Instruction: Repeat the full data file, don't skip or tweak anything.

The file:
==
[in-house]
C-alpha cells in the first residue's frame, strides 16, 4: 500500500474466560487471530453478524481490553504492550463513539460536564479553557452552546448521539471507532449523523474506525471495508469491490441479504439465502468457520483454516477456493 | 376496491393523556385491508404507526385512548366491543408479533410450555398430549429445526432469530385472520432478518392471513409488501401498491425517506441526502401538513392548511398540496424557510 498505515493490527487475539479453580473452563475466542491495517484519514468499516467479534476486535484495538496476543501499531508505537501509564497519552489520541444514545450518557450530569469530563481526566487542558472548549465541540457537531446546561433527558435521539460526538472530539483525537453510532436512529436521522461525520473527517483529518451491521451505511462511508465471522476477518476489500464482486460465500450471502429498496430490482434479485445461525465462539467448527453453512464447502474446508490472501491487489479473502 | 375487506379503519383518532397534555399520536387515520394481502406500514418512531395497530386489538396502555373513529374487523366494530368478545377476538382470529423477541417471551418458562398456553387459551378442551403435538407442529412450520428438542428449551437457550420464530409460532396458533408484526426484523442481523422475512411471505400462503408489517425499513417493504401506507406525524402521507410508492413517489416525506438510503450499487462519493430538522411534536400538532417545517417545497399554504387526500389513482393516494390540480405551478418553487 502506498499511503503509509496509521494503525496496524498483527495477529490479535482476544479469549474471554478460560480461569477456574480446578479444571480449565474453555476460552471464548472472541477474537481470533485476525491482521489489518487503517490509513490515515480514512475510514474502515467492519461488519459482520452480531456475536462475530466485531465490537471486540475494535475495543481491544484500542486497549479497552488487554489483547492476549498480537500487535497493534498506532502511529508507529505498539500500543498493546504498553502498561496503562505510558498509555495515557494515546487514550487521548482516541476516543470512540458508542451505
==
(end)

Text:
[in-house]
C-alpha cells in the first residue's frame, strides 16, 4: 500500500474466560487471530453478524481490553504492550463513539460536564479553557452552546448521539471507532449523523474506525471495508469491490441479504439465502468457520483454516477456493 | 376496491393523556385491508404507526385512548366491543408479533410450555398430549429445526432469530385472520432478518392471513409488501401498491425517506441526502401538513392548511398540496424557510 498505515493490527487475539479453580473452563475466542491495517484519514468499516467479534476486535484495538496476543501499531508505537501509564497519552489520541444514545450518557450530569469530563481526566487542558472548549465541540457537531446546561433527558435521539460526538472530539483525537453510532436512529436521522461525520473527517483529518451491521451505511462511508465471522476477518476489500464482486460465500450471502429498496430490482434479485445461525465462539467448527453453512464447502474446508490472501491487489479473502 | 375487506379503519383518532397534555399520536387515520394481502406500514418512531395497530386489538396502555373513529374487523366494530368478545377476538382470529423477541417471551418458562398456553387459551378442551403435538407442529412450520428438542428449551437457550420464530409460532396458533408484526426484523442481523422475512411471505400462503408489517425499513417493504401506507406525524402521507410508492413517489416525506438510503450499487462519493430538522411534536400538532417545517417545497399554504387526500389513482393516494390540480405551478418553487 502506498499511503503509509496509521494503525496496524498483527495477529490479535482476544479469549474471554478460560480461569477456574480446578479444571480449565474453555476460552471464548472472541477474537481470533485476525491482521489489518487503517490509513490515515480514512475510514474502515467492519461488519459482520452480531456475536462475530466485531465490537471486540475494535475495543481491544484500542486497549479497552488487554489483547492476549498480537500487535497493534498506532502511529508507529505498539500500543498493546504498553502498561496503562505510558498509555495515557494515546487514550487521548482516541476516543470512540458508542451505